(CNN)Day four of Rio 2016 saw another 54 gold medals on offer.
Tatyana McFadden continued her quest to win a medal in every race she's entered... and there's seven of them.
There was plenty to cheer for Great Britain on the water this morning as it totally dominated, and host nation Brazil had no less than four new heroes in the Olympic Stadium.
The superstars of the Paralympic season are often lauded with recourse to their Olympic counterparts.
Versatile swimmer Daniel Dias is known as Brazil's answer to Michael Phelps; Jason Smyth, the fastest Paralympian of all time, is sometimes called the 'Irish Usain Bolt.'
But from a Soviet orphanage to her twelfth Paralympic podium, wheelchair athlete Tatyana McFadden isn't served by commendatory comparisons. As IPC president Sir Philip Craven rightly contends, "Tatyana is great enough already."
Born with paralyzing congenital disorder Spina bifida, McFadden spent the first six years of her life in Russia walking on her hands.
Left in an orphanage by her mother, her health deteriorated and doctors feared she wouldn't live long.
That was until she met Deborah, the American visitor who would go on to adopt her.
Sport was Tatyana's salvation.
Two decades on, having been brought up to believe she can overcome any obstacle, the 27-year-old is competing in every Rio 2016 wheelchair event from the 100 meters to the marathon.
Such is her talent and determination, she could leave Rio with seven medals.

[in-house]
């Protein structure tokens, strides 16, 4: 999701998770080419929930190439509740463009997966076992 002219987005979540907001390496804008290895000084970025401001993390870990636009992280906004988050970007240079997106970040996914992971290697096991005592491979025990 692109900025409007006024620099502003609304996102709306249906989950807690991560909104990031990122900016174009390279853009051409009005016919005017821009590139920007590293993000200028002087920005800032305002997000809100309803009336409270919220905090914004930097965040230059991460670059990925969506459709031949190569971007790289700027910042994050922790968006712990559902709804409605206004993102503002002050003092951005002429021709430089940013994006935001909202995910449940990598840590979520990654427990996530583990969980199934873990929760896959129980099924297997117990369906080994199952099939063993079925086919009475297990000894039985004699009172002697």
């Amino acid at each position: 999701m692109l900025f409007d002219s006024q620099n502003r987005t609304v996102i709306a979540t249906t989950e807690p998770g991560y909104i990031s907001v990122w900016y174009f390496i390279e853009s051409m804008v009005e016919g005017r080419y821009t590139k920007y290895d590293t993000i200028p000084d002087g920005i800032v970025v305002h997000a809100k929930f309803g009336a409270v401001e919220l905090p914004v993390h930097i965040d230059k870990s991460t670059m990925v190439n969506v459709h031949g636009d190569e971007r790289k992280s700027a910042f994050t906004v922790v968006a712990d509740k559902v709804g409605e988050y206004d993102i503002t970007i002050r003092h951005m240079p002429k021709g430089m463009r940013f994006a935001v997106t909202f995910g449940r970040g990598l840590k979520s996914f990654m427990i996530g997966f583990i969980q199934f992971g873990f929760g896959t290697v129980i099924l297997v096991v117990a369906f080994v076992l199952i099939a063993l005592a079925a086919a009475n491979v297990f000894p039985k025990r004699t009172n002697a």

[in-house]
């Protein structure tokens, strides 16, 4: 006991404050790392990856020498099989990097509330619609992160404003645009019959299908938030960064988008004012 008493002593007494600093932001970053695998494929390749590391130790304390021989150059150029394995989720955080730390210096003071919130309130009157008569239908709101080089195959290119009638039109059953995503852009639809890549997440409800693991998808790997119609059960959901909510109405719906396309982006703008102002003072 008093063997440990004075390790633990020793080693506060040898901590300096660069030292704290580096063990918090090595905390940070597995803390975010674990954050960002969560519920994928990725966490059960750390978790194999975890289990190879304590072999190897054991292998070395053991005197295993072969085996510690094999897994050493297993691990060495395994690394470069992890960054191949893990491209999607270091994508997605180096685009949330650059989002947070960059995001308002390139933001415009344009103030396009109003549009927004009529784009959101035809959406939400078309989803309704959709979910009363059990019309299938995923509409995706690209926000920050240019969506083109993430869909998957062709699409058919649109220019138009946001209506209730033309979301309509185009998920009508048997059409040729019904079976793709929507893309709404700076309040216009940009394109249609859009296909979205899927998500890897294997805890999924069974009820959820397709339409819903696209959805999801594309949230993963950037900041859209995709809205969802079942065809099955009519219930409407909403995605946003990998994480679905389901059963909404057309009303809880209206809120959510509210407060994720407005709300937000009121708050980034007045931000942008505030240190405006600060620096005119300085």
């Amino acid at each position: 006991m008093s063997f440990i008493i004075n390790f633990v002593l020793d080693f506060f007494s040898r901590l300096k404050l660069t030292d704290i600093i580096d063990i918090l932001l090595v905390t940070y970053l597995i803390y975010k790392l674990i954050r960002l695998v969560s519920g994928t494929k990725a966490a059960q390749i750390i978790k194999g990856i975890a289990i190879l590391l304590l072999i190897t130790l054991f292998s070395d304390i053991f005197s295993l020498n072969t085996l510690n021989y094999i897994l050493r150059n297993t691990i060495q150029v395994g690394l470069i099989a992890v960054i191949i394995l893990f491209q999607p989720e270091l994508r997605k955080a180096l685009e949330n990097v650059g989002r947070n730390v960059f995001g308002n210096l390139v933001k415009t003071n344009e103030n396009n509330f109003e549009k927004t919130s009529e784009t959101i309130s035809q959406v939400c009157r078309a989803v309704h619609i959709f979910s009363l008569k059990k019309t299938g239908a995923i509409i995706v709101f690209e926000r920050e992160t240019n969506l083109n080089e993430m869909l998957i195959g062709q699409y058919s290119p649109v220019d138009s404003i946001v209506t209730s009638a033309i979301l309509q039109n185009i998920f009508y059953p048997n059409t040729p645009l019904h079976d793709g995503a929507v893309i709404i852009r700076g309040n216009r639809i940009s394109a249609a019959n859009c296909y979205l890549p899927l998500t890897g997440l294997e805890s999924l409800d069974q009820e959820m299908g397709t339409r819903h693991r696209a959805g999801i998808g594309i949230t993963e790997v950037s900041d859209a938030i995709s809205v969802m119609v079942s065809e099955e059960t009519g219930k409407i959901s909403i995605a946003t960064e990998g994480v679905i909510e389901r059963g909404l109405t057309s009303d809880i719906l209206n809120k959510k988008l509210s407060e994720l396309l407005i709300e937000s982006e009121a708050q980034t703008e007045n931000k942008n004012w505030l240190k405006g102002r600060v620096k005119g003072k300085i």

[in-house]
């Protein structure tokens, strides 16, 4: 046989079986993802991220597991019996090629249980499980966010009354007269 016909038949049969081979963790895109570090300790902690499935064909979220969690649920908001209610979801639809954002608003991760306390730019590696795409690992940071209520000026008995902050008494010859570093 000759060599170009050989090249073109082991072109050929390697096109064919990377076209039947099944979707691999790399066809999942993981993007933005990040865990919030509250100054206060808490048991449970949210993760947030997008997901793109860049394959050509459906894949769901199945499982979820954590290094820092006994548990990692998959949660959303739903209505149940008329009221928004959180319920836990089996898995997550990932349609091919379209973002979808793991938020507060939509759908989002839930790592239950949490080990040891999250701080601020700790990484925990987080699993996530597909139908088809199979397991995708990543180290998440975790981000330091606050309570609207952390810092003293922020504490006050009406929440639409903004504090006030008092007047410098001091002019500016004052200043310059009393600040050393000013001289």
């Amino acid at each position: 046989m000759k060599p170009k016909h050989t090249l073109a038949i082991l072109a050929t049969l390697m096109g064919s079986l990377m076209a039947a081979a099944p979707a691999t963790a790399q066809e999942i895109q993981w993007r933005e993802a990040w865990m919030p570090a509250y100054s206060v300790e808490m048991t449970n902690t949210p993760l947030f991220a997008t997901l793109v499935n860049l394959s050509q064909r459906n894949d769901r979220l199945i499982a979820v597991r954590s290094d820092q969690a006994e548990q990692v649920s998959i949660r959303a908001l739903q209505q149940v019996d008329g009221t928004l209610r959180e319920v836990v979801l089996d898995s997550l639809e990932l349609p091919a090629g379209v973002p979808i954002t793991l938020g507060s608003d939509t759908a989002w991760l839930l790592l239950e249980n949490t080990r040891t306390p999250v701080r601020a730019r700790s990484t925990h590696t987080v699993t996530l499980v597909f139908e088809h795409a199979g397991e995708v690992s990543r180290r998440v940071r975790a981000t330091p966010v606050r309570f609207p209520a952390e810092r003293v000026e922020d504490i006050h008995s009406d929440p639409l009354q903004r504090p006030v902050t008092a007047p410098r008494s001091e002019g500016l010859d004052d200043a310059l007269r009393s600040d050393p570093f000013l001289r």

Already with silver to her name from the T54 100m -- supposedly her worst event -- McFadden added 400m gold Sunday, finishing comfortably ahead of compatriot Cheri Madsen and China's Lihong Zou.
McFadden also has two consecutive marathon "grand slams" to her name, winning in Boston, London, Chicago and New York -- setting a number of new course records in the process.
She claimed gold in every event from 100m sprint to 5,000m at World Championships in 2013.
And two years ago even competed in the winter Paralympics, taking to the Sochi snow in a sit-ski to win a silver medal in the cross-country 1km sprint -- a particularly poignant moment, given McFadden was briefly reunited with her biological mother Nina Polevikova.
Britain's golden morning
A Belarusian veteran, Israeli world champion and Norwegian former skier couldn't stop Rachel Morris charging to gold in the women's arm-only single sculls (ASW1x) as Great Britain claimed the first of four medals at the Lagoa Stadium.
Fourth at the halfway mark, it transpired nothing was going to stop her.